A formula for success

William T. Robinson, Jr.

William T. Robinson, Jr.

I would imagine it is everyone’s objective to be successful in his or her endeavors. That is why numerous books and workshops are available to help navigate those who may be unsure or uncertain in how to reach their goals. The truth is that many will fall short of materializing their dreams or goals because of factors beyond their control such as timing, luck and opportunity. But one cannot dismiss the adage that the only thing that beats a failure is a try. With that being said, I would encourage you to have a plan and put forth the energy and effort to make it happen instead of procrastinating or doubting yourself.

It is very important to surround yourself with positive and supportive people and stay clear from naysayers and people secretively hoping you fail out of jealousy. Be honest with yourself and have some realistic and obtainable goals. One must realize that we live in a very competitive world and you must be on top of your game.

While in conversation with a friend, I was reminded of the wisdom constantly sown by the elders and concerned adults in the extended family once making up our African American communities. It was a message of urgency and truth that as an African American growing up in this country, you would have to be better prepared than your White counterparts to survive and be successful. Anything less than your best was unacceptable. It was that mantra that propelled many Africans Americans to be successful in their various fields of endeavor—despite the racism, discrimination and oppression they encountered.

It has been an uphill struggle for many African Americans to maintain (much less be successful) in bringing their dreams to fruition. But again, they also remembered the adage from the elders that “what won’t kill you will only make you stronger.” Some African Americans set their goals so high that when they fell short, they were still on high land.

In the search for a simple and uncomplicated formula for success, I am again taken aback and reminded of the simple formula that our elders gave us in their unwavering wisdom. They told us to work hard, be patient, and be knowledgeable in your pursuits. They wanted us to have the education that so many of them were unable to attain due to prevailing circumstances during their lifetime. They personally sought fulfillment and solace in the achievements and success of their children.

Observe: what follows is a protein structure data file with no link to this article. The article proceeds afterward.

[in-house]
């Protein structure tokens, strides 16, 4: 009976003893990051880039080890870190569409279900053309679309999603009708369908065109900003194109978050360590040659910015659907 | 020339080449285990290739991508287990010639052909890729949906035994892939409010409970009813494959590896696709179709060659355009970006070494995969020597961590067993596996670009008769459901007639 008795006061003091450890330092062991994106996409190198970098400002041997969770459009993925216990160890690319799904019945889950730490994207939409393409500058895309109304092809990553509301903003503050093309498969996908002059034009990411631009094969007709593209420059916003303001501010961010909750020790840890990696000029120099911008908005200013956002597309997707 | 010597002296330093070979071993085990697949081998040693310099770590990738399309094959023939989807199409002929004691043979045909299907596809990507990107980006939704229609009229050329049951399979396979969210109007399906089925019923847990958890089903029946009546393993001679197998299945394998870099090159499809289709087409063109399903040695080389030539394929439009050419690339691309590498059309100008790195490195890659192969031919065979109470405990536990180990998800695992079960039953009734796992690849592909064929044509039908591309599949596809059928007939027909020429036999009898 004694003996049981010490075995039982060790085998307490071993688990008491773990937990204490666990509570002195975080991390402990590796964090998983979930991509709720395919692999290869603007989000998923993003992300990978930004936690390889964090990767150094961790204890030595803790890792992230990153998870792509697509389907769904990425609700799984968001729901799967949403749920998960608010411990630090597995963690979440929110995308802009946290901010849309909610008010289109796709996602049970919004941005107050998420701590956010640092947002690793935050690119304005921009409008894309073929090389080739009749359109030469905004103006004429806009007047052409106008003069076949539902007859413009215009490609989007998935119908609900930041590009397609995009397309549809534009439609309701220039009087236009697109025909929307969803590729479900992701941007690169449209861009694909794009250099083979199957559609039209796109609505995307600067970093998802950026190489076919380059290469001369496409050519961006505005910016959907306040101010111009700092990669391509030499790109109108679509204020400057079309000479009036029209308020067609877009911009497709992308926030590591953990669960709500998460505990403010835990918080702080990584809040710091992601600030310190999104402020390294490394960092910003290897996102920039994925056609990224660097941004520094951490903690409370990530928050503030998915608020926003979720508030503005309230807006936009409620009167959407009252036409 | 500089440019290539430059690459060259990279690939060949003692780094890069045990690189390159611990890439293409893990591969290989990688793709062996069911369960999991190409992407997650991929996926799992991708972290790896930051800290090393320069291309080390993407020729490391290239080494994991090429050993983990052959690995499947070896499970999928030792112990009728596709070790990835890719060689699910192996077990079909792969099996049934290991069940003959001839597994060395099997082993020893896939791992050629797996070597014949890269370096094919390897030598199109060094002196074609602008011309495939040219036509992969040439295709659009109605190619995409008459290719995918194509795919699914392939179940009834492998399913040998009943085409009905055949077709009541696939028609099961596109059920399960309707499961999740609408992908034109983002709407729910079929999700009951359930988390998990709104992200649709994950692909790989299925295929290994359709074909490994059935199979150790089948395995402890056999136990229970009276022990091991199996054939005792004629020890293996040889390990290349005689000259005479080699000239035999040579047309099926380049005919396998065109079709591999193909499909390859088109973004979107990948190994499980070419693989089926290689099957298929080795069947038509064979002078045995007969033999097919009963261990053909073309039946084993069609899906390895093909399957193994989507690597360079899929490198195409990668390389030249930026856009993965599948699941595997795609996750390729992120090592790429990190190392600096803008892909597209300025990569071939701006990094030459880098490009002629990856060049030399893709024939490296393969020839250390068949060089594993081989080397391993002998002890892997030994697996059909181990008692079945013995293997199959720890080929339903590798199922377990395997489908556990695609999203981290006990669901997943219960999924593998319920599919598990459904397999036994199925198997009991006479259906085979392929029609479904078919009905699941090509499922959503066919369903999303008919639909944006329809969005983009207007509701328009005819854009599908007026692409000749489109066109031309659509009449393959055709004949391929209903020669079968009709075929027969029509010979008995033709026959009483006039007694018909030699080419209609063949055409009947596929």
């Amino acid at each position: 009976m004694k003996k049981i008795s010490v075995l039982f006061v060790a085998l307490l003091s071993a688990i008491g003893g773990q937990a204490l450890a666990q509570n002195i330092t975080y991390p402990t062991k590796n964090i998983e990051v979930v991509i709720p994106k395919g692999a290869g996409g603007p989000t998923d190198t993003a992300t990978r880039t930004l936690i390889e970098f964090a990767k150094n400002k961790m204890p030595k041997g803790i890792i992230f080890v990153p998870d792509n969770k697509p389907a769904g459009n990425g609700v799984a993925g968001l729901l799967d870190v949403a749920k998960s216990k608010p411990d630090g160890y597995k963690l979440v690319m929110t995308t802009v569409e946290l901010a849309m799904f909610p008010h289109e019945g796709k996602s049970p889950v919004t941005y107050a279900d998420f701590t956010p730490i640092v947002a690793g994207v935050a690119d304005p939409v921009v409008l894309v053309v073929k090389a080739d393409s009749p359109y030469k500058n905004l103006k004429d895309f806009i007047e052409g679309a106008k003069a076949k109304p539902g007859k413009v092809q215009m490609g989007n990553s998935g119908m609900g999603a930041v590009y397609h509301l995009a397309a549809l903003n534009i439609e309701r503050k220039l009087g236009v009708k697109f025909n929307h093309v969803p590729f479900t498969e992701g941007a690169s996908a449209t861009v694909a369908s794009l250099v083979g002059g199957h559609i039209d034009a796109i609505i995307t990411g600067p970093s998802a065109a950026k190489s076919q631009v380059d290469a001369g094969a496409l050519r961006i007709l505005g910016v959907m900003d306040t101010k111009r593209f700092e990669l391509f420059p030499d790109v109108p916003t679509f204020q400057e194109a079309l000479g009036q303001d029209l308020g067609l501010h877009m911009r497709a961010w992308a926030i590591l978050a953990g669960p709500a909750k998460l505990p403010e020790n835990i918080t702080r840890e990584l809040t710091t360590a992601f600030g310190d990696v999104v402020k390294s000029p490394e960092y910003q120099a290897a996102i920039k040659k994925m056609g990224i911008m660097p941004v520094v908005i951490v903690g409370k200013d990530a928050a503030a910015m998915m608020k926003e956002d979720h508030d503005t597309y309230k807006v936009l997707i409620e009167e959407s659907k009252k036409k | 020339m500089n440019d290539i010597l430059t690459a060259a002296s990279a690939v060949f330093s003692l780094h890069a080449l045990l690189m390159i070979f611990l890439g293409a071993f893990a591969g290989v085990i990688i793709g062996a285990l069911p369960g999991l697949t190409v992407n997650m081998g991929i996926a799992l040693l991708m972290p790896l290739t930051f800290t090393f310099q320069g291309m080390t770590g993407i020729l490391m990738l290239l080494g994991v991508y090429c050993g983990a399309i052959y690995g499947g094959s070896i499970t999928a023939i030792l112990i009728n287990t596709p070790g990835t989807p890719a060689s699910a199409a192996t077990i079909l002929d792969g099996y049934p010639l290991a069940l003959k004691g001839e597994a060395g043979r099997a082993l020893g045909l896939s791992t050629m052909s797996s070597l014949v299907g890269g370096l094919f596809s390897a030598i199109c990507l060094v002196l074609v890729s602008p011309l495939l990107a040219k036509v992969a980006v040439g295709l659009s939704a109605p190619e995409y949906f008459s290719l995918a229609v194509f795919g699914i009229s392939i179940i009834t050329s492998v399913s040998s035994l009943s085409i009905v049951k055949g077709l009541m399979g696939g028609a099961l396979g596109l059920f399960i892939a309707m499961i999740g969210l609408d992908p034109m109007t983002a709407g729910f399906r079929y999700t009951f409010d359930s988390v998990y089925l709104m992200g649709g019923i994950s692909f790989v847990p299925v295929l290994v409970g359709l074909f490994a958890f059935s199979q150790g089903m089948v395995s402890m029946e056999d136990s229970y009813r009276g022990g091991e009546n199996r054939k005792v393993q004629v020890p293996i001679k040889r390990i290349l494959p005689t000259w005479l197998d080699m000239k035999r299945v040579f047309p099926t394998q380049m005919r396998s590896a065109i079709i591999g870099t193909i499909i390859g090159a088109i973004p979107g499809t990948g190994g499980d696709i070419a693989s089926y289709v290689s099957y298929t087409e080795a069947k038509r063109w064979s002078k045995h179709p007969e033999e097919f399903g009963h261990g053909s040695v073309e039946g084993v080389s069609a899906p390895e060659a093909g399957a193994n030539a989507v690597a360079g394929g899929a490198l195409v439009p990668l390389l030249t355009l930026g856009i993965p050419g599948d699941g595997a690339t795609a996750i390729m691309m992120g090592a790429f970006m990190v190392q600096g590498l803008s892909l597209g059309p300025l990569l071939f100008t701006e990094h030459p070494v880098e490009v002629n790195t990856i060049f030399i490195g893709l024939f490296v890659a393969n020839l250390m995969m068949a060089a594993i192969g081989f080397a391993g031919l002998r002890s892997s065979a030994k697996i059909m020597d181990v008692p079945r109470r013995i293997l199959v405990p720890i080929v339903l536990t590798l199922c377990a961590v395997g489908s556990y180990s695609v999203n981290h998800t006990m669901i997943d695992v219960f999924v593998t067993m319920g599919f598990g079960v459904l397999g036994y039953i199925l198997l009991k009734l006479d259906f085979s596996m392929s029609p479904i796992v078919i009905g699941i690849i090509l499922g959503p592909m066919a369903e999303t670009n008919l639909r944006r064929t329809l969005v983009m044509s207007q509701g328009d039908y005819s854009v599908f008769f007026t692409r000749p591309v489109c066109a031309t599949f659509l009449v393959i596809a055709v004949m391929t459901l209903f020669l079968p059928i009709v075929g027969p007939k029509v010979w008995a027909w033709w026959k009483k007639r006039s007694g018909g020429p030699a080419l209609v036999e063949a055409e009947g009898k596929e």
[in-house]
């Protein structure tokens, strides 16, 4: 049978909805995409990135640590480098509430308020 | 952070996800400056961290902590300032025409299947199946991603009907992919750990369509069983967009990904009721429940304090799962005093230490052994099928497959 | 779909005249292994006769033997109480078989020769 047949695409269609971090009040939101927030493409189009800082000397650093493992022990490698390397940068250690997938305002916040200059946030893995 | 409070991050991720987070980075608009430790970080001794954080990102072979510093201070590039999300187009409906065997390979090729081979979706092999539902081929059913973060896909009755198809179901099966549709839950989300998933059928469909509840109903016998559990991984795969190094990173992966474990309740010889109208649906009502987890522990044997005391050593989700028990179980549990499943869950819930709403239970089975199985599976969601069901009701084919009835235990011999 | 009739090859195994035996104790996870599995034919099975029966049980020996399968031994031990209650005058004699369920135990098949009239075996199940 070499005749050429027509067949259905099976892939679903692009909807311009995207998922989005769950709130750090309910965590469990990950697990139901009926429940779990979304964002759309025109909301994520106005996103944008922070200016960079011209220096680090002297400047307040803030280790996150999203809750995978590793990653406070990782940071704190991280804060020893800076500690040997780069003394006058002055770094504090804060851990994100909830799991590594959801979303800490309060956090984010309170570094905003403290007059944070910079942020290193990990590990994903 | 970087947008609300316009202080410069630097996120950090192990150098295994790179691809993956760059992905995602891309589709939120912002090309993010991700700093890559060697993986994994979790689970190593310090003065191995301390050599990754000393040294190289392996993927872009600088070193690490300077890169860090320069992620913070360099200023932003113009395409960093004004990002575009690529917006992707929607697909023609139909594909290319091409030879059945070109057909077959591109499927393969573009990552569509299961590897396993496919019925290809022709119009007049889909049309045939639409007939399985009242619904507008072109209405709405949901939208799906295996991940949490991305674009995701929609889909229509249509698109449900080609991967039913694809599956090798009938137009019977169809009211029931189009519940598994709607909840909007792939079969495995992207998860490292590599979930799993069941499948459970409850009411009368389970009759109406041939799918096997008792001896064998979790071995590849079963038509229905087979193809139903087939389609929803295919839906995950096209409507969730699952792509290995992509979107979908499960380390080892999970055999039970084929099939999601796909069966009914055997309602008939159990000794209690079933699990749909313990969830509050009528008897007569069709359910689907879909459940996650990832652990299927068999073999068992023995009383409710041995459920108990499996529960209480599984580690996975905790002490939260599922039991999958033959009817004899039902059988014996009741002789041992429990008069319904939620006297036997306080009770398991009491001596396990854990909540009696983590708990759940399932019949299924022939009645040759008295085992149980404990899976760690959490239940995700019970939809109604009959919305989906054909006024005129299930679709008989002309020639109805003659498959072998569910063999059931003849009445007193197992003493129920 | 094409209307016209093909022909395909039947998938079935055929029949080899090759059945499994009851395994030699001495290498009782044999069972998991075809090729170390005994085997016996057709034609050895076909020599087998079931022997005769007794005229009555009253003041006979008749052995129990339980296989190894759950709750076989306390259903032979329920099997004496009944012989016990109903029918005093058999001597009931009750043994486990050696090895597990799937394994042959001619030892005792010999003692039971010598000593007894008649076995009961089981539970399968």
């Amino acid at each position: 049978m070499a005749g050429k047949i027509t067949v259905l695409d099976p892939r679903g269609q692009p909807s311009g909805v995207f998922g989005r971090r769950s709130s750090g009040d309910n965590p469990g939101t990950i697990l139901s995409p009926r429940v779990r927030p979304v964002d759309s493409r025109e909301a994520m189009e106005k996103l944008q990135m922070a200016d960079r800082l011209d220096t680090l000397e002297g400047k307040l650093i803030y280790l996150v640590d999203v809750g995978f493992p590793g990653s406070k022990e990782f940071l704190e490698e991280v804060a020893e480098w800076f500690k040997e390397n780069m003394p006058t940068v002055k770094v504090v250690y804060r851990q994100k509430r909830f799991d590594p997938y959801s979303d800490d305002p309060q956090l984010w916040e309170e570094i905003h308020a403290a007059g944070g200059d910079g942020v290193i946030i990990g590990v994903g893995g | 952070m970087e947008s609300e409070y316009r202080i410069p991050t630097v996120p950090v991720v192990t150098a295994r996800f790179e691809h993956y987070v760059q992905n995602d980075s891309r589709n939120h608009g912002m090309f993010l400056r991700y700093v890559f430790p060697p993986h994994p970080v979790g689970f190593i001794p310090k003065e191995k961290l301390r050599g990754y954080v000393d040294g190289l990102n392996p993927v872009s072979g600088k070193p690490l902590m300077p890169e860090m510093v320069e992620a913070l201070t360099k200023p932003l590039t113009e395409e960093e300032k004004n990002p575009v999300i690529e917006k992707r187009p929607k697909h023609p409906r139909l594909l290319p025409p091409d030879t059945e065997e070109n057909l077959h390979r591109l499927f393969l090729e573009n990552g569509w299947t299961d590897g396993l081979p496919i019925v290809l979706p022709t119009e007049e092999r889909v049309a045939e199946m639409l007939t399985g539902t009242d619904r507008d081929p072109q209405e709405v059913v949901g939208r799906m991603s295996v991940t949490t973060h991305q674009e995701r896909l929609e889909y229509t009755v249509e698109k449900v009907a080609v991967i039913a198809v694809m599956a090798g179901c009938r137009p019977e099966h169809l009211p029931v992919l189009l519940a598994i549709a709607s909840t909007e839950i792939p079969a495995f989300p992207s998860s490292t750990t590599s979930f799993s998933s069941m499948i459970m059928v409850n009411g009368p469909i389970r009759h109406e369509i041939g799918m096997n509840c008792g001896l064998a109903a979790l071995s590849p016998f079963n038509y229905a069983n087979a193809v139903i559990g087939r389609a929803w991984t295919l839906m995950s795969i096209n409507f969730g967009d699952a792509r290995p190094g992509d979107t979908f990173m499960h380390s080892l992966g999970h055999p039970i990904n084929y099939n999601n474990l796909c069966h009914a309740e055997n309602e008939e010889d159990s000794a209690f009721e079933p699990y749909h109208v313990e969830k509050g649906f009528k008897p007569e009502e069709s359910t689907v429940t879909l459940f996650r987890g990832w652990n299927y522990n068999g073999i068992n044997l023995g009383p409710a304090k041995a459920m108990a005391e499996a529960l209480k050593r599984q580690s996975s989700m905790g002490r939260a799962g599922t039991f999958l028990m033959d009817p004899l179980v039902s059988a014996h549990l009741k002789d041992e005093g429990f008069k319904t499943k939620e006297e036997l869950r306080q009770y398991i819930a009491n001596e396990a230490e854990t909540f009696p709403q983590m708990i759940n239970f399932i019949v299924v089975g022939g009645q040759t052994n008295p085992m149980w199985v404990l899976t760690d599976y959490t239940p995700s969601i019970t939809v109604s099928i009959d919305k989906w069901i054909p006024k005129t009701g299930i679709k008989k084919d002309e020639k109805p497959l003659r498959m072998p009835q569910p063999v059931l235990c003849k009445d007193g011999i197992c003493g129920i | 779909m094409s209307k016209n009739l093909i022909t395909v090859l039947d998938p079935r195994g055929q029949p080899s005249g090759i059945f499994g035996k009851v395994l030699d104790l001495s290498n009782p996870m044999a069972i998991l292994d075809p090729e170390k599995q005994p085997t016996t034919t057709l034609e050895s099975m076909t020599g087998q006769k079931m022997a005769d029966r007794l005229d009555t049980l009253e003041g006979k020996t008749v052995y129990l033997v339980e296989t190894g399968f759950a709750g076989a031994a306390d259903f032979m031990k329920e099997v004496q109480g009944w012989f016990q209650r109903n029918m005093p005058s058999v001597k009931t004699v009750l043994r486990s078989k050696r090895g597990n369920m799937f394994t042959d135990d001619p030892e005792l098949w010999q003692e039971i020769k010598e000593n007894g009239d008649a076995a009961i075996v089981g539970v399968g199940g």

As African Americans, we undeniably recognize that our children are extremely bright and gifted but often penalized by their environment and parent’s economic status. However, these factors do not stop many young children from feeling they are invincible and can conquer the world. But let’s not be naïve, realizing we have also created a world where many children, feel entitled—thinking the world owes them something.

While extremely talented and computer-savvy, many young adults entering the business world feel they should be escorted to the top of companies and businesses and given top positions and salaries without going through the ranks. Many young people don’t understand why everyone doesn’t recognize their talents and skills in their various genres’ by opening doors and bearing gifts for them.

Unfortunately you may find some young people (while extremely bright) are lazy and think they know it all and do just enough to get by. This can only be exacerbated when you have young people who are impatience and want what they want now without waiting for their designated time. But adding insult to injury, you find some subscribing entrants in many professions who are lazy, impatient, and impervious to listening to others. These are workers often lacking the knowledge necessary for them to grow professionally.

I personally encourage many of our young African American students to seek to be entrepreneurs, getting into a position to run their own businesses, helping to establish a Black economic base that is so badly needed. We can be in a better position to offer qualified African Americans the jobs so often denied them by so many predominately owned and run White companies.

The African American community has a responsibility to support our children in their efforts to realize their dreams, but they must follow the wisdom of their elders to be successful. Hard work, patience, and knowledge should be their guide to success.